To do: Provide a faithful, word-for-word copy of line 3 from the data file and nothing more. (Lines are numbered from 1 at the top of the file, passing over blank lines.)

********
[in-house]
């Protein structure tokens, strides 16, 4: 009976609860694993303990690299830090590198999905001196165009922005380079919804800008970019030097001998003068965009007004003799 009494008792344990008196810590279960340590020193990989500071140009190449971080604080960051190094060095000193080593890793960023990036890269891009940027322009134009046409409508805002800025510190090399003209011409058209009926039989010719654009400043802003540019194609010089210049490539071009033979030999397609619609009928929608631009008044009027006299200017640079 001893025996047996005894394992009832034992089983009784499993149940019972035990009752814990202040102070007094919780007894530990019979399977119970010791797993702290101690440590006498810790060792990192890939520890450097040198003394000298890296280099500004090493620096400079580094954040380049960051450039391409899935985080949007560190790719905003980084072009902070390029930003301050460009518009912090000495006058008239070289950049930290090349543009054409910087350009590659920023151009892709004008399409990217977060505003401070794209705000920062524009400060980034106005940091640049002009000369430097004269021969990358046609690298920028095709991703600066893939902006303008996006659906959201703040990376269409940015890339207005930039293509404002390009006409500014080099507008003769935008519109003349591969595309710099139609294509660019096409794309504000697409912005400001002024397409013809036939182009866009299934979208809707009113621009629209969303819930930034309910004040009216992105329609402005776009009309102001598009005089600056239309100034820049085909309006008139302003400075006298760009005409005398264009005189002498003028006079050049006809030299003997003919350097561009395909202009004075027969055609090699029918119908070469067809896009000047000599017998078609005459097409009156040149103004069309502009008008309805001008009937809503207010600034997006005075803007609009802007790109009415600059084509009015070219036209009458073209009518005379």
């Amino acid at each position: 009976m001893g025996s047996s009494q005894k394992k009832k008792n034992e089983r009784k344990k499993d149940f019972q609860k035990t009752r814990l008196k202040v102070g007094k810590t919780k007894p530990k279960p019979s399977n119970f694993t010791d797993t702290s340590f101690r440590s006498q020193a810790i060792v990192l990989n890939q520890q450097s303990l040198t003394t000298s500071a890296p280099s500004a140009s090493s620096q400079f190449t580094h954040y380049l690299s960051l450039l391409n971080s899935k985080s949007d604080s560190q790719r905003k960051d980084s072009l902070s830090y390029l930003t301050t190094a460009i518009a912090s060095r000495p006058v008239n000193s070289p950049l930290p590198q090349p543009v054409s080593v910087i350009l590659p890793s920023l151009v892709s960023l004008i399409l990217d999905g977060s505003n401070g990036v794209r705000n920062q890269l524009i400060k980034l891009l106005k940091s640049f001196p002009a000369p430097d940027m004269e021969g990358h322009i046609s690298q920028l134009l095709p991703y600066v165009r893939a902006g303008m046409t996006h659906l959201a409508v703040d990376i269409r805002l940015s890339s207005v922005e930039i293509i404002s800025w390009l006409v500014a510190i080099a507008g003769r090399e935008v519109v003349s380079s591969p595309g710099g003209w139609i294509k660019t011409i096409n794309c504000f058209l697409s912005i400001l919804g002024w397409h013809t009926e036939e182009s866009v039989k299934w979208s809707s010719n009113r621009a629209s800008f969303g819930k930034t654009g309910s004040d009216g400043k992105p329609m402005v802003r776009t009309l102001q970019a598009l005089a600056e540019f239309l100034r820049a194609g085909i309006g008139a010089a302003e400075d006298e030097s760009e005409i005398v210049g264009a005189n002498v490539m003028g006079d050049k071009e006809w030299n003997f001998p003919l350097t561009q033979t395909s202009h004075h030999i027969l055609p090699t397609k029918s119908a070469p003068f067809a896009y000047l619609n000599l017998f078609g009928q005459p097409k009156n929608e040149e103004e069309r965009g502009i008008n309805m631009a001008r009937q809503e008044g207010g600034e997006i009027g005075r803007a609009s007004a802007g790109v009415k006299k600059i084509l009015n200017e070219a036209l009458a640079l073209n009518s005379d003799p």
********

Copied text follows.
């Amino acid at each position: 009976m001893g025996s047996s009494q005894k394992k009832k008792n034992e089983r009784k344990k499993d149940f019972q609860k035990t009752r814990l008196k202040v102070g007094k810590t919780k007894p530990k279960p019979s399977n119970f694993t010791d797993t702290s340590f101690r440590s006498q020193a810790i060792v990192l990989n890939q520890q450097s303990l040198t003394t000298s500071a890296p280099s500004a140009s090493s620096q400079f190449t580094h954040y380049l690299s960051l450039l391409n971080s899935k985080s949007d604080s560190q790719r905003k960051d980084s072009l902070s830090y390029l930003t301050t190094a460009i518009a912090s060095r000495p006058v008239n000193s070289p950049l930290p590198q090349p543009v054409s080593v910087i350009l590659p890793s920023l151009v892709s960023l004008i399409l990217d999905g977060s505003n401070g990036v794209r705000n920062q890269l524009i400060k980034l891009l106005k940091s640049f001196p002009a000369p430097d940027m004269e021969g990358h322009i046609s690298q920028l134009l095709p991703y600066v165009r893939a902006g303008m046409t996006h659906l959201a409508v703040d990376i269409r805002l940015s890339s207005v922005e930039i293509i404002s800025w390009l006409v500014a510190i080099a507008g003769r090399e935008v519109v003349s380079s591969p595309g710099g003209w139609i294509k660019t011409i096409n794309c504000f058209l697409s912005i400001l919804g002024w397409h013809t009926e036939e182009s866009v039989k299934w979208s809707s010719n009113r621009a629209s800008f969303g819930k930034t654009g309910s004040d009216g400043k992105p329609m402005v802003r776009t009309l102001q970019a598009l005089a600056e540019f239309l100034r820049a194609g085909i309006g008139a010089a302003e400075d006298e030097s760009e005409i005398v210049g264009a005189n002498v490539m003028g006079d050049k071009e006809w030299n003997f001998p003919l350097t561009q033979t395909s202009h004075h030999i027969l055609p090699t397609k029918s119908a070469p003068f067809a896009y000047l619609n000599l017998f078609g009928q005459p097409k009156n929608e040149e103004e069309r965009g502009i008008n309805m631009a001008r009937q809503e008044g207010g600034e997006i009027g005075r803007a609009s007004a802007g790109v009415k006299k600059i084509l009015n200017e070219a036209l009458a640079l073209n009518s005379d003799p």